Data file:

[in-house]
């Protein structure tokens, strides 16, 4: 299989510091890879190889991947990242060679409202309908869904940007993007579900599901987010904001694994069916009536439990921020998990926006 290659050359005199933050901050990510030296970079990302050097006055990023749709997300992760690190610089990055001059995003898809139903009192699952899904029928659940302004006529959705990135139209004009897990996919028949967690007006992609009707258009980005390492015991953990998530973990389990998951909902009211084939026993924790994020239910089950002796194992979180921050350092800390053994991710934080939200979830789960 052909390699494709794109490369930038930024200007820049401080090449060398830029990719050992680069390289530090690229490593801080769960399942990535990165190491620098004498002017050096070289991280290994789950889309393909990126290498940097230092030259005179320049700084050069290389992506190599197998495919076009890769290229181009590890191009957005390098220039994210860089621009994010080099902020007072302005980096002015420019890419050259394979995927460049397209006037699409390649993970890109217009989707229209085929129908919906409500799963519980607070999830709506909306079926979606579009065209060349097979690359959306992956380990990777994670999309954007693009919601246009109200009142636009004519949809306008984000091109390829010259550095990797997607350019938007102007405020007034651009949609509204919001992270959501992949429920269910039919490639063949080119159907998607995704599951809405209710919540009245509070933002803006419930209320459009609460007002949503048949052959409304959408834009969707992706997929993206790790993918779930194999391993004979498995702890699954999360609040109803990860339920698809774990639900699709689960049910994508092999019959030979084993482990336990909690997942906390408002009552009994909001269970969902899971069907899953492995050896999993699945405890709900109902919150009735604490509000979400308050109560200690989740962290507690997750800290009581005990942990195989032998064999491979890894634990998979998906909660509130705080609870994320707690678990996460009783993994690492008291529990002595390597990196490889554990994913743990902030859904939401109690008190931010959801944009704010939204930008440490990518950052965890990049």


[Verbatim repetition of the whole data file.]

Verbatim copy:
[in-house]
């Protein structure tokens, strides 16, 4: 299989510091890879190889991947990242060679409202309908869904940007993007579900599901987010904001694994069916009536439990921020998990926006 290659050359005199933050901050990510030296970079990302050097006055990023749709997300992760690190610089990055001059995003898809139903009192699952899904029928659940302004006529959705990135139209004009897990996919028949967690007006992609009707258009980005390492015991953990998530973990389990998951909902009211084939026993924790994020239910089950002796194992979180921050350092800390053994991710934080939200979830789960 052909390699494709794109490369930038930024200007820049401080090449060398830029990719050992680069390289530090690229490593801080769960399942990535990165190491620098004498002017050096070289991280290994789950889309393909990126290498940097230092030259005179320049700084050069290389992506190599197998495919076009890769290229181009590890191009957005390098220039994210860089621009994010080099902020007072302005980096002015420019890419050259394979995927460049397209006037699409390649993970890109217009989707229209085929129908919906409500799963519980607070999830709506909306079926979606579009065209060349097979690359959306992956380990990777994670999309954007693009919601246009109200009142636009004519949809306008984000091109390829010259550095990797997607350019938007102007405020007034651009949609509204919001992270959501992949429920269910039919490639063949080119159907998607995704599951809405209710919540009245509070933002803006419930209320459009609460007002949503048949052959409304959408834009969707992706997929993206790790993918779930194999391993004979498995702890699954999360609040109803990860339920698809774990639900699709689960049910994508092999019959030979084993482990336990909690997942906390408002009552009994909001269970969902899971069907899953492995050896999993699945405890709900109902919150009735604490509000979400308050109560200690989740962290507690997750800290009581005990942990195989032998064999491979890894634990998979998906909660509130705080609870994320707690678990996460009783993994690492008291529990002595390597990196490889554990994913743990902030859904939401109690008190931010959801944009704010939204930008440490990518950052965890990049």